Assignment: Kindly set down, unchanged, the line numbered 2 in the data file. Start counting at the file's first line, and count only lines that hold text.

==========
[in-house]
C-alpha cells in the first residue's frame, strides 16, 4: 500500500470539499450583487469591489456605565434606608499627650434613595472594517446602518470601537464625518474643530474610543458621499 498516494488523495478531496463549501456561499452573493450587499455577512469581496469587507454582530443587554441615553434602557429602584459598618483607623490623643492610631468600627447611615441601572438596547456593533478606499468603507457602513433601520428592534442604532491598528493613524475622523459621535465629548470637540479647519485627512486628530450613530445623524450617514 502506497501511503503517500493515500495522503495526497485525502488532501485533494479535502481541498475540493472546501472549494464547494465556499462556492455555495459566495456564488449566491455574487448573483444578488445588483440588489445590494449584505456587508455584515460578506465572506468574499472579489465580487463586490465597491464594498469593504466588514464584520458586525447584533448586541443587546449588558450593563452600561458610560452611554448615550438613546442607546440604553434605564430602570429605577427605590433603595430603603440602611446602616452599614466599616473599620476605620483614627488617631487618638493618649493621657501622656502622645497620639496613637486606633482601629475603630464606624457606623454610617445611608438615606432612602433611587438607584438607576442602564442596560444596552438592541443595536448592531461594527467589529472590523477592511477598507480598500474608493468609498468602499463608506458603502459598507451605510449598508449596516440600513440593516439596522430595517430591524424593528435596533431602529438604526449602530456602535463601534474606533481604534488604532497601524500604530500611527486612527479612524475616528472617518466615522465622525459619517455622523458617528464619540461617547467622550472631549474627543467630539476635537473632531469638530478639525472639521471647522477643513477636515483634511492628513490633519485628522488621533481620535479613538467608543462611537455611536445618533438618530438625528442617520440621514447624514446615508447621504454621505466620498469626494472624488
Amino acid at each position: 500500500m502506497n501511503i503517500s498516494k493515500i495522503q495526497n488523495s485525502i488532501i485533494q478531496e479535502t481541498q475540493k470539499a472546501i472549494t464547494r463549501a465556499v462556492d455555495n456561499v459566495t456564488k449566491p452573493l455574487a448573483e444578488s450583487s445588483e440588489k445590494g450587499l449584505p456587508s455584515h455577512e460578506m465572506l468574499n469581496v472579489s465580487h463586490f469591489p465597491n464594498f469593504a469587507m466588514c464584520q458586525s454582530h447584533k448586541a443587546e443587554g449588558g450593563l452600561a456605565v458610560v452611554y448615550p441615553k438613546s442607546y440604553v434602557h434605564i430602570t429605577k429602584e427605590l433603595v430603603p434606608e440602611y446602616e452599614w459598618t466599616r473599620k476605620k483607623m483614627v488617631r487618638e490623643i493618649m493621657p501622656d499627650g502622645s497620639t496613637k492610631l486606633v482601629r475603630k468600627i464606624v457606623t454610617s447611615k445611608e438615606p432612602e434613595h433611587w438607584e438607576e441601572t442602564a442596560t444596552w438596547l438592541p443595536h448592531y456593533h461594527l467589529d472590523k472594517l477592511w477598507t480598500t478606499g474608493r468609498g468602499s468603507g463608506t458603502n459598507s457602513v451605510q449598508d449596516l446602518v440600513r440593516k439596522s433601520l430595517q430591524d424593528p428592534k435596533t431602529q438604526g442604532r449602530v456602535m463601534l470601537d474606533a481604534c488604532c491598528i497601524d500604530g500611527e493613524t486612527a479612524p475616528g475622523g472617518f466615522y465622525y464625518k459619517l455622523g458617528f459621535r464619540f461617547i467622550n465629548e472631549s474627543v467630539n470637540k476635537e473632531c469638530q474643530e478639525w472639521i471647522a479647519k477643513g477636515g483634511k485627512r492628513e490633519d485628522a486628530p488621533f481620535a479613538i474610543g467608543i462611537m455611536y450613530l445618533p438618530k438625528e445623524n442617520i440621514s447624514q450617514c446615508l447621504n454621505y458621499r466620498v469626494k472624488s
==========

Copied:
C-alpha cells in the first residue's frame, strides 16, 4: 500500500470539499450583487469591489456605565434606608499627650434613595472594517446602518470601537464625518474643530474610543458621499 498516494488523495478531496463549501456561499452573493450587499455577512469581496469587507454582530443587554441615553434602557429602584459598618483607623490623643492610631468600627447611615441601572438596547456593533478606499468603507457602513433601520428592534442604532491598528493613524475622523459621535465629548470637540479647519485627512486628530450613530445623524450617514 502506497501511503503517500493515500495522503495526497485525502488532501485533494479535502481541498475540493472546501472549494464547494465556499462556492455555495459566495456564488449566491455574487448573483444578488445588483440588489445590494449584505456587508455584515460578506465572506468574499472579489465580487463586490465597491464594498469593504466588514464584520458586525447584533448586541443587546449588558450593563452600561458610560452611554448615550438613546442607546440604553434605564430602570429605577427605590433603595430603603440602611446602616452599614466599616473599620476605620483614627488617631487618638493618649493621657501622656502622645497620639496613637486606633482601629475603630464606624457606623454610617445611608438615606432612602433611587438607584438607576442602564442596560444596552438592541443595536448592531461594527467589529472590523477592511477598507480598500474608493468609498468602499463608506458603502459598507451605510449598508449596516440600513440593516439596522430595517430591524424593528435596533431602529438604526449602530456602535463601534474606533481604534488604532497601524500604530500611527486612527479612524475616528472617518466615522465622525459619517455622523458617528464619540461617547467622550472631549474627543467630539476635537473632531469638530478639525472639521471647522477643513477636515483634511492628513490633519485628522488621533481620535479613538467608543462611537455611536445618533438618530438625528442617520440621514447624514446615508447621504454621505466620498469626494472624488